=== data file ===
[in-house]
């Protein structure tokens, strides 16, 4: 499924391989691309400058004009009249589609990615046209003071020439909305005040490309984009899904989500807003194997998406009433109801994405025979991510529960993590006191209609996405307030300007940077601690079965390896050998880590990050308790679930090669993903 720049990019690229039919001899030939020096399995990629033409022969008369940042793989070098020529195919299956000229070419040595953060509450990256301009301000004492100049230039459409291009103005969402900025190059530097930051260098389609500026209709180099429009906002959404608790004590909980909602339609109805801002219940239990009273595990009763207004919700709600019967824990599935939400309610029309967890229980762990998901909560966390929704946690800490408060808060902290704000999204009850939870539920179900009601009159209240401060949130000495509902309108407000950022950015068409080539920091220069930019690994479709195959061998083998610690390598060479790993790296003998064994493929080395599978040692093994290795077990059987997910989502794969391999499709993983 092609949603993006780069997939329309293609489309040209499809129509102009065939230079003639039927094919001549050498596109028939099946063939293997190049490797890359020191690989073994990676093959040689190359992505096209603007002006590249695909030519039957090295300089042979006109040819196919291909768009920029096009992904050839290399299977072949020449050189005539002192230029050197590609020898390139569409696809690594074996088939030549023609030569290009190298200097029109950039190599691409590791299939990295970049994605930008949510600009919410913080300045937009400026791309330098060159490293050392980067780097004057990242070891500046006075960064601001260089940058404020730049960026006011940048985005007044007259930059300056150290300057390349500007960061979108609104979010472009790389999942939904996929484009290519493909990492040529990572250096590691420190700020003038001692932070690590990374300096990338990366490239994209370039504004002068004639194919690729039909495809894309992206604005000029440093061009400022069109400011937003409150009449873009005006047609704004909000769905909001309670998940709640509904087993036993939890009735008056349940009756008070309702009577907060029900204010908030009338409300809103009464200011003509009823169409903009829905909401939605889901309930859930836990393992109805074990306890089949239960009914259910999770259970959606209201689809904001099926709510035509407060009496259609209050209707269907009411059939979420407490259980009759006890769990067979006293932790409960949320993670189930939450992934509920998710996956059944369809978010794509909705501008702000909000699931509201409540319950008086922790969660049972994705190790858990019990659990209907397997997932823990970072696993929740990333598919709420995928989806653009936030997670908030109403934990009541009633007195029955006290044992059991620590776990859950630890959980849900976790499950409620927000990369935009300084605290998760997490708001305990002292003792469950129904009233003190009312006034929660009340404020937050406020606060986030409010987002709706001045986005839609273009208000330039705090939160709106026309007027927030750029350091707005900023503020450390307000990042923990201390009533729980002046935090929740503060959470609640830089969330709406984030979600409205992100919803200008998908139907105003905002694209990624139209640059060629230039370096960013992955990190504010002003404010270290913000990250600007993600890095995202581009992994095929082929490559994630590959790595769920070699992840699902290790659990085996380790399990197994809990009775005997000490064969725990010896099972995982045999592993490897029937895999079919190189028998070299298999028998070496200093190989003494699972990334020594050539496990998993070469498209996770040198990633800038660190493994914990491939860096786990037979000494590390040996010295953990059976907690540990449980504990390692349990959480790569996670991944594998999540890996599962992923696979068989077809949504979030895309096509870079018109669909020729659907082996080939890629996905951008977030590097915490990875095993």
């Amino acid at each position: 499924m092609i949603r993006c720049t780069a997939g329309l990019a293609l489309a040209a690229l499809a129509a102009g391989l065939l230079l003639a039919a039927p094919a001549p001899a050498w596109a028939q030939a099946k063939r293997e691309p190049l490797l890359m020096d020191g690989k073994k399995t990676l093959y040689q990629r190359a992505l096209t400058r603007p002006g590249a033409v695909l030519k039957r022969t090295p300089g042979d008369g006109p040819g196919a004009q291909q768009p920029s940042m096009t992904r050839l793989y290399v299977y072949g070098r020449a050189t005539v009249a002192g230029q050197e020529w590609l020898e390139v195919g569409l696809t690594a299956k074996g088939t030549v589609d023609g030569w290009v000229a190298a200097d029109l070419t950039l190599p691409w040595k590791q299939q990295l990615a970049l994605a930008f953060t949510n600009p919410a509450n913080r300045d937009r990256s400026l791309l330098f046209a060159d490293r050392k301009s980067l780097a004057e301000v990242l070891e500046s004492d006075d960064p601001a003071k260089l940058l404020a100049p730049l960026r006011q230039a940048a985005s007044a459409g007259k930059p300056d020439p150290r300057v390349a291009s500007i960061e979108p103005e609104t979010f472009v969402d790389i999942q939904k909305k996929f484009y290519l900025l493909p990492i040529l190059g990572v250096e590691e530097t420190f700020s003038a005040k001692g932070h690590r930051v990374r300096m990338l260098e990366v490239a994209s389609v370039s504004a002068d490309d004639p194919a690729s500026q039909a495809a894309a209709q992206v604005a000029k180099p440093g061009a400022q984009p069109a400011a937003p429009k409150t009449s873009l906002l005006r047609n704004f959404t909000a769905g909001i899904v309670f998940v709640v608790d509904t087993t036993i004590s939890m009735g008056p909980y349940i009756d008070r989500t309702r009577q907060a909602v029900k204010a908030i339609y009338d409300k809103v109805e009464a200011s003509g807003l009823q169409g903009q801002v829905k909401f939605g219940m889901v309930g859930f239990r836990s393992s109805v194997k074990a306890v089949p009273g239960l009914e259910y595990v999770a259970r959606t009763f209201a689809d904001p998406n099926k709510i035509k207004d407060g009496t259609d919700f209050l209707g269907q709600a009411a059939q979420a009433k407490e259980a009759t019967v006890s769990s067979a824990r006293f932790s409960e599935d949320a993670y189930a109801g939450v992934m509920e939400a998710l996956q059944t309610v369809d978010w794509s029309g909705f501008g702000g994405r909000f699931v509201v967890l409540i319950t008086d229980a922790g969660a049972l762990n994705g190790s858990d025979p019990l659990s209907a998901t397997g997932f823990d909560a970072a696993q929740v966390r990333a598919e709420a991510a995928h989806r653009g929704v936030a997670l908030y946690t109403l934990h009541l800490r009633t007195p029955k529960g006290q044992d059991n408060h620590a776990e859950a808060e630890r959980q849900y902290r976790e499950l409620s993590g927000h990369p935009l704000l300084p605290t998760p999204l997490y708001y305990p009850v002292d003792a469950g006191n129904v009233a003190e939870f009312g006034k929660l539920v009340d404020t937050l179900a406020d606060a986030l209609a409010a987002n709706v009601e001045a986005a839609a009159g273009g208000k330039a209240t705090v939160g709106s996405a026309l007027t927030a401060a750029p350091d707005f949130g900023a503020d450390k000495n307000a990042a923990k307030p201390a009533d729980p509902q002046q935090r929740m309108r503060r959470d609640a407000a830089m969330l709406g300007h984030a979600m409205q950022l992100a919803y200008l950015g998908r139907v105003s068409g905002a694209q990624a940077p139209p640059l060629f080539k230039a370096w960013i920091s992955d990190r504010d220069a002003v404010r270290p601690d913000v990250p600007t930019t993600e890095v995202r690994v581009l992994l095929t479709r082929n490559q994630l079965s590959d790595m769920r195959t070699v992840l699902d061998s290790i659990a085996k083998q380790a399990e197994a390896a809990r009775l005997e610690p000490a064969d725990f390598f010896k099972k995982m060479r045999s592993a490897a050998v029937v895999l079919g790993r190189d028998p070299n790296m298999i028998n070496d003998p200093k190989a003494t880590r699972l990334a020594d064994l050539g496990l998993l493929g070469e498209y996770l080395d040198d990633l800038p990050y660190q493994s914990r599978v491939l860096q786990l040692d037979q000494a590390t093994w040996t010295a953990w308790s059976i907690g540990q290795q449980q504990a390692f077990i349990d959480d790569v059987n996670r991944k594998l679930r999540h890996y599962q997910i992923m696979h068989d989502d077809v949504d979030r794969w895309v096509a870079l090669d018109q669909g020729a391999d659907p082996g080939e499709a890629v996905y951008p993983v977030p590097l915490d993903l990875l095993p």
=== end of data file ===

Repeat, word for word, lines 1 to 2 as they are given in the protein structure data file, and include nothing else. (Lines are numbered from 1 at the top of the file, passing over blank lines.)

[in-house]
């Protein structure tokens, strides 16, 4: 499924391989691309400058004009009249589609990615046209003071020439909305005040490309984009899904989500807003194997998406009433109801994405025979991510529960993590006191209609996405307030300007940077601690079965390896050998880590990050308790679930090669993903 720049990019690229039919001899030939020096399995990629033409022969008369940042793989070098020529195919299956000229070419040595953060509450990256301009301000004492100049230039459409291009103005969402900025190059530097930051260098389609500026209709180099429009906002959404608790004590909980909602339609109805801002219940239990009273595990009763207004919700709600019967824990599935939400309610029309967890229980762990998901909560966390929704946690800490408060808060902290704000999204009850939870539920179900009601009159209240401060949130000495509902309108407000950022950015068409080539920091220069930019690994479709195959061998083998610690390598060479790993790296003998064994493929080395599978040692093994290795077990059987997910989502794969391999499709993983 092609949603993006780069997939329309293609489309040209499809129509102009065939230079003639039927094919001549050498596109028939099946063939293997190049490797890359020191690989073994990676093959040689190359992505096209603007002006590249695909030519039957090295300089042979006109040819196919291909768009920029096009992904050839290399299977072949020449050189005539002192230029050197590609020898390139569409696809690594074996088939030549023609030569290009190298200097029109950039190599691409590791299939990295970049994605930008949510600009919410913080300045937009400026791309330098060159490293050392980067780097004057990242070891500046006075960064601001260089940058404020730049960026006011940048985005007044007259930059300056150290300057390349500007960061979108609104979010472009790389999942939904996929484009290519493909990492040529990572250096590691420190700020003038001692932070690590990374300096990338990366490239994209370039504004002068004639194919690729039909495809894309992206604005000029440093061009400022069109400011937003409150009449873009005006047609704004909000769905909001309670998940709640509904087993036993939890009735008056349940009756008070309702009577907060029900204010908030009338409300809103009464200011003509009823169409903009829905909401939605889901309930859930836990393992109805074990306890089949239960009914259910999770259970959606209201689809904001099926709510035509407060009496259609209050209707269907009411059939979420407490259980009759006890769990067979006293932790409960949320993670189930939450992934509920998710996956059944369809978010794509909705501008702000909000699931509201409540319950008086922790969660049972994705190790858990019990659990209907397997997932823990970072696993929740990333598919709420995928989806653009936030997670908030109403934990009541009633007195029955006290044992059991620590776990859950630890959980849900976790499950409620927000990369935009300084605290998760997490708001305990002292003792469950129904009233003190009312006034929660009340404020937050406020606060986030409010987002709706001045986005839609273009208000330039705090939160709106026309007027927030750029350091707005900023503020450390307000990042923990201390009533729980002046935090929740503060959470609640830089969330709406984030979600409205992100919803200008998908139907105003905002694209990624139209640059060629230039370096960013992955990190504010002003404010270290913000990250600007993600890095995202581009992994095929082929490559994630590959790595769920070699992840699902290790659990085996380790399990197994809990009775005997000490064969725990010896099972995982045999592993490897029937895999079919190189028998070299298999028998070496200093190989003494699972990334020594050539496990998993070469498209996770040198990633800038660190493994914990491939860096786990037979000494590390040996010295953990059976907690540990449980504990390692349990959480790569996670991944594998999540890996599962992923696979068989077809949504979030895309096509870079018109669909020729659907082996080939890629996905951008977030590097915490990875095993």